Strategies for enhancing medical student resilience: student and faculty member perspectives

Julia Farquhar1, Robert Kamei2 and Arpana Vidyarthi2

1Duke University School of Medicine, USA

2Duke-NUS Medical School, Singapore

Submitted: 22/05/2017; Accepted: 29/12/2017; Published: 12/01/2018

Int J Med Educ. 2018; 9:1-6; doi: 10.5116/ijme.5a46.1ccc

© 2018 Julia Farquhar et al. This is an Open Access article distributed under the terms of the Creative Commons Attribution License which permits unrestricted use of work provided the original work is properly cited. http://creativecommons.org/licenses/by/3.0

Objectives: To improve programs aimed to enhance medical student resiliency, we examined both medical student and faculty advisor perspectives on resiliency-building in an Asian medical school.

Methods: In two separate focus groups, a convenience sample of 8 MD-PhD students and 8 faculty advisors were asked to identify strategies for enhancing resilience. Using thematic analysis, two researchers independently examined discussion transcripts and field notes and determined themes through a consensus process. They then compared the themes to discern similarities and differences between these groups.

Results: Themes from the student suggestions for increasing resilience included “Perspective changes with time and experience”, “Defining effective advisors,” and “Individual paths to resiliency”. Faculty-identified themes were “Structured activities to change student perspectives,” “Structured teaching of coping strategies”, and “Institution-wide social support”. Students described themselves as individuals building their own resilience path and preferred advisors who were not also evaluators. Faculty, however, suggested systematic, structural ways to increase resilience.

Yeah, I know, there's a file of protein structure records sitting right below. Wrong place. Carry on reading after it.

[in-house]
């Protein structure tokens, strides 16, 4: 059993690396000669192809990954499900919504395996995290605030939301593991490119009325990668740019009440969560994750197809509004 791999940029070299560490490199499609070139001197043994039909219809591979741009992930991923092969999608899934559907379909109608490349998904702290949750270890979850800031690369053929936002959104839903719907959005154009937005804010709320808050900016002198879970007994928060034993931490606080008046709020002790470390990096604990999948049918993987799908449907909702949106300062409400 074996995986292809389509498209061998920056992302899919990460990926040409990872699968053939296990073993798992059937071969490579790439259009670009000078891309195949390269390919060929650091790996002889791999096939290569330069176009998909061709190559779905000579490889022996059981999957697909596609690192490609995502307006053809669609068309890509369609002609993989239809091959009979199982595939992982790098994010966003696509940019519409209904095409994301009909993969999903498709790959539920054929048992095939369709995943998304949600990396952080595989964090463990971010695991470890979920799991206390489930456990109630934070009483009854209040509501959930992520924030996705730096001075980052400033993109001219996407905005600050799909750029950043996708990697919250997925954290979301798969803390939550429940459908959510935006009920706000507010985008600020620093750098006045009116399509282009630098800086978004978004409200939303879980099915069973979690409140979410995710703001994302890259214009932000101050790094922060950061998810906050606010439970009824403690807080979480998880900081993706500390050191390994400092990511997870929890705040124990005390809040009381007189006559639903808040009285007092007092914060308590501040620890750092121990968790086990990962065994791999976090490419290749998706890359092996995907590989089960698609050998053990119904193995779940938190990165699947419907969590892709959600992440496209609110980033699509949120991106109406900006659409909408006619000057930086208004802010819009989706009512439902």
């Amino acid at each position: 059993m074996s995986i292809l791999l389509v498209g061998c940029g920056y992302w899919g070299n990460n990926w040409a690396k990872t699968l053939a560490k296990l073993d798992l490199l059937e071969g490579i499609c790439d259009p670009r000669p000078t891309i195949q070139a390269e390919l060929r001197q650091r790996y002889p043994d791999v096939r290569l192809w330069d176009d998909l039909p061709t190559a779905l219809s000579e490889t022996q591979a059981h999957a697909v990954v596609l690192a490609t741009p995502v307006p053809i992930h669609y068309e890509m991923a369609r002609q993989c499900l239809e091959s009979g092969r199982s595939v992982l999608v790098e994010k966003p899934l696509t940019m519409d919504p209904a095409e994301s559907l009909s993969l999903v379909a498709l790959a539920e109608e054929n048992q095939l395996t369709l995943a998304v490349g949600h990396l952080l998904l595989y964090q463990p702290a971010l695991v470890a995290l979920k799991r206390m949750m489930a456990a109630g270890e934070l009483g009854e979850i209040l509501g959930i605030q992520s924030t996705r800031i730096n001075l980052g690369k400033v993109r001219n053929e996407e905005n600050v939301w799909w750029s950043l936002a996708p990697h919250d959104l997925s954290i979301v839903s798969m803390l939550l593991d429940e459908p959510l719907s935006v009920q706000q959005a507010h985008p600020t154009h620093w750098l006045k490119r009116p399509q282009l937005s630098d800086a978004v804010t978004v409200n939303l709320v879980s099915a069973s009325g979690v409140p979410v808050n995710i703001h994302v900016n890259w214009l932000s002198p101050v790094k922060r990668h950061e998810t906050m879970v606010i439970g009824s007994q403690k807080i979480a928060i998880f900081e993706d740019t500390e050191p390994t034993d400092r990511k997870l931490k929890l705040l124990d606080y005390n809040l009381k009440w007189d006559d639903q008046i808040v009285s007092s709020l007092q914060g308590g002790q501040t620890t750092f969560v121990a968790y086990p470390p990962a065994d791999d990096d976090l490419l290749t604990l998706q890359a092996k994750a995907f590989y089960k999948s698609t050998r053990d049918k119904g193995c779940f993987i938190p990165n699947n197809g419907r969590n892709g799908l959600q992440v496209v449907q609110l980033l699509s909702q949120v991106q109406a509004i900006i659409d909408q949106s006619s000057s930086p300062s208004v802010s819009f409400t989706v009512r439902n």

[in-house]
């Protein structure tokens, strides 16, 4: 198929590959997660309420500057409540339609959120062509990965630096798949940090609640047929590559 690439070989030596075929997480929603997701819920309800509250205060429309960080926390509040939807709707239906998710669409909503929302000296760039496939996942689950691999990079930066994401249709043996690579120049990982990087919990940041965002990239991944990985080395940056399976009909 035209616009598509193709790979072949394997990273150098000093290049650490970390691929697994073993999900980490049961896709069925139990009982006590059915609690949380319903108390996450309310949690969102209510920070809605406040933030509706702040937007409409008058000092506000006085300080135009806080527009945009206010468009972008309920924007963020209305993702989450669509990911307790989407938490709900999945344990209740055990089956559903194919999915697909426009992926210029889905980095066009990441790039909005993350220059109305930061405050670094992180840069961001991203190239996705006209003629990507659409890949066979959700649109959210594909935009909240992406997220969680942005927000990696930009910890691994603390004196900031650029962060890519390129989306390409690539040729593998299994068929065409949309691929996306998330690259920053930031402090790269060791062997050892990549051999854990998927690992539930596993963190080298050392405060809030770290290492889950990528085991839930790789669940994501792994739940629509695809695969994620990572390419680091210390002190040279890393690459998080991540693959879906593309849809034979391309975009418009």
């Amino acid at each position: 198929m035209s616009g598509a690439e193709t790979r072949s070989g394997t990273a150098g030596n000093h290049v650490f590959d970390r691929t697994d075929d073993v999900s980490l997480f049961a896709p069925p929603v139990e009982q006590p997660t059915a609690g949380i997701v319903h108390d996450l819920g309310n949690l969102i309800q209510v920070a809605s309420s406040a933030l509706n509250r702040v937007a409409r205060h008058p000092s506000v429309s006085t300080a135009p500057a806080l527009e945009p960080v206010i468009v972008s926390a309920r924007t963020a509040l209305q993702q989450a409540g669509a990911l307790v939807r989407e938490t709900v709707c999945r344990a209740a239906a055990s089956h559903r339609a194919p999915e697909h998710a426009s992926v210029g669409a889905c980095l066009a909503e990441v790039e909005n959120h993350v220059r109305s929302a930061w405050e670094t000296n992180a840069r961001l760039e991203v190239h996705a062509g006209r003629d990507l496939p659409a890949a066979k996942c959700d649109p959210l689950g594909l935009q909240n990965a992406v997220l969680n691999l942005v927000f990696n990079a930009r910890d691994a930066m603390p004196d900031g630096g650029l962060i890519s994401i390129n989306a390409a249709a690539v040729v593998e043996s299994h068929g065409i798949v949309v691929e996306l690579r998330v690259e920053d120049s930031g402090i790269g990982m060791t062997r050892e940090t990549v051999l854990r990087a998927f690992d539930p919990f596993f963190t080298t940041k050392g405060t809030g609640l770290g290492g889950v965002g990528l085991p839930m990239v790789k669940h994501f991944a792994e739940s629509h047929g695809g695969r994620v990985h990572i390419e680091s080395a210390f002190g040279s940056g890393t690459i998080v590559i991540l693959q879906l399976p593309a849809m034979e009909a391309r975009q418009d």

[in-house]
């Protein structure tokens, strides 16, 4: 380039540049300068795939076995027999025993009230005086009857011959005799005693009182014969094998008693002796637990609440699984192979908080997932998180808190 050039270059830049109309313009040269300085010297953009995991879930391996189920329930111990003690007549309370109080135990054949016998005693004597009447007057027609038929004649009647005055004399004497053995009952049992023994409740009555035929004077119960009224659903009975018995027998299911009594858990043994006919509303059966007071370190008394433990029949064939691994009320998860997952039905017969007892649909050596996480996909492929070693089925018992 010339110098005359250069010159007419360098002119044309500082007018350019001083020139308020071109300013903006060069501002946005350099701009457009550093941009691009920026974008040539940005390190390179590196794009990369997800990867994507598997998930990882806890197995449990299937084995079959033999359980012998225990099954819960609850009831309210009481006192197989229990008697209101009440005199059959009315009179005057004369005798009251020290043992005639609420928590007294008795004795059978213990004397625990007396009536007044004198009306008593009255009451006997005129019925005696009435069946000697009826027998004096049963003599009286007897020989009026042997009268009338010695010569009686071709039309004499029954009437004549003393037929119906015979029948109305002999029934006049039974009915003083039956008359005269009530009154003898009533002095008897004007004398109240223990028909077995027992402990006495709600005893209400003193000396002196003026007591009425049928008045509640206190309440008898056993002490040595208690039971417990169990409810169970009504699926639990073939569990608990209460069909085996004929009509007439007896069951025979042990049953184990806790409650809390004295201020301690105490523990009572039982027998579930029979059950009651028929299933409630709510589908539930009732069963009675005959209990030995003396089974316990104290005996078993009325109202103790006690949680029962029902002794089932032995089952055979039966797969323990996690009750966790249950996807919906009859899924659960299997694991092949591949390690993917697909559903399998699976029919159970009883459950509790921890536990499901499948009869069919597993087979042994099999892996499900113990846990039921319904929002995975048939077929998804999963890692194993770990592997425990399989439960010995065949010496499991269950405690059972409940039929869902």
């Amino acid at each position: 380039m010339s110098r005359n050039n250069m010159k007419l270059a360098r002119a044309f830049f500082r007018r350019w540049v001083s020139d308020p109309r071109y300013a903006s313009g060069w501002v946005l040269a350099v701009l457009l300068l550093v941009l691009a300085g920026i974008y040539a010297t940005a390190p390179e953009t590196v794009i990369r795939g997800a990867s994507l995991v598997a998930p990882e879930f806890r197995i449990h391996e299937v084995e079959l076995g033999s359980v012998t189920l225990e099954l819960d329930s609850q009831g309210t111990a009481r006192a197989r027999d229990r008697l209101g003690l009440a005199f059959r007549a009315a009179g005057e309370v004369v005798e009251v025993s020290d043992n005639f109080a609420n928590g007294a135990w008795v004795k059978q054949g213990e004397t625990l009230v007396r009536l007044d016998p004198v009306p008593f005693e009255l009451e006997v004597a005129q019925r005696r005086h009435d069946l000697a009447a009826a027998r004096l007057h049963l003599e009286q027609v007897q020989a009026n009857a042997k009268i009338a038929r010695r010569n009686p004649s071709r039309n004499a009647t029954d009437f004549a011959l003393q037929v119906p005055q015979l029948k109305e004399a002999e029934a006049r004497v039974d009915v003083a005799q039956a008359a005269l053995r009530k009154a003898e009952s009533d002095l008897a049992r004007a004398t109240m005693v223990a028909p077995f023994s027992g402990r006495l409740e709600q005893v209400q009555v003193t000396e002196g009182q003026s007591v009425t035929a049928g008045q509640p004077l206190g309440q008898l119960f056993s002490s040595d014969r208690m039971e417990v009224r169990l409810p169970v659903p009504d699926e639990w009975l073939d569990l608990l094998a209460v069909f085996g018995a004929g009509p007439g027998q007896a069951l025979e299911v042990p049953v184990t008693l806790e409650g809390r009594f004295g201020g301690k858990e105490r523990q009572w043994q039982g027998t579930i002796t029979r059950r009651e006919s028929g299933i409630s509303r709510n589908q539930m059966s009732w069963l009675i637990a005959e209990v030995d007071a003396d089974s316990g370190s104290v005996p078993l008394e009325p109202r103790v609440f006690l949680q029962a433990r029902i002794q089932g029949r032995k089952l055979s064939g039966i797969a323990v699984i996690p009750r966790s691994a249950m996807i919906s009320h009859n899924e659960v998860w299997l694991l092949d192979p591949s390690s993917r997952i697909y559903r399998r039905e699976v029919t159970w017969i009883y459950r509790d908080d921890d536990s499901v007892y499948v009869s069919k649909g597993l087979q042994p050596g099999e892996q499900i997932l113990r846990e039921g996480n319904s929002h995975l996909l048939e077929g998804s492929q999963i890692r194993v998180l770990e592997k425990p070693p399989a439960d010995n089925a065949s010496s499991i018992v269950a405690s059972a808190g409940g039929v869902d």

Conclusions: Students and advisors identified some common, and many distinct strategies for enhancing medical student resilience. Student/advisor discrepancies may exemplify a cultural shift in Singapore’s medical education climate, where students value increased individualism and autonomy in their education. As medical schools create interventions to enhance resilience and combat potential student burnout, they should consider individually-tailored as well as system-wide programs to best meet the needs of their students and faculty.

The demands of practicing medicine are significant, and high levels of stress and related burnout are widespread among medical students, residents, and physicians.1 Many stressors are essential to the healthcare profession and begin in medical school, continuing and increasing through training and practice.2,3 Stress has multiple effects on physicians and has been linked to empathy decline, decreased professionalism, fatigue, poor health, drug use, psychological distress, and increased suicide rates.4,5 Thus, much emphasis has been placed on increasing resiliency, previously defined in the medical education literature as " the capacity to resist or manage adversity without developing physical or psychological disabilities," during early medical school training.6 Resiliency has been proposed as a mediator to the stressors of medicine and may have positive long-term and far-reaching effects.7 Although resilience-enhancing strategies have been proposed8 and some implemented, many are theory-based9-12 or not specific to medical school.13-15 Resiliency interventions include support from peers and advisors,16,17 cognitive behavioral techniques,18 student wellness programs,19,20 teaching specific coping and stress-management behaviors such as mindfulness,10,21-23 and implementing course changes that promote student collaboration rather than competition, such as pass/fail grading.10 Results of these interventions have generally been positive.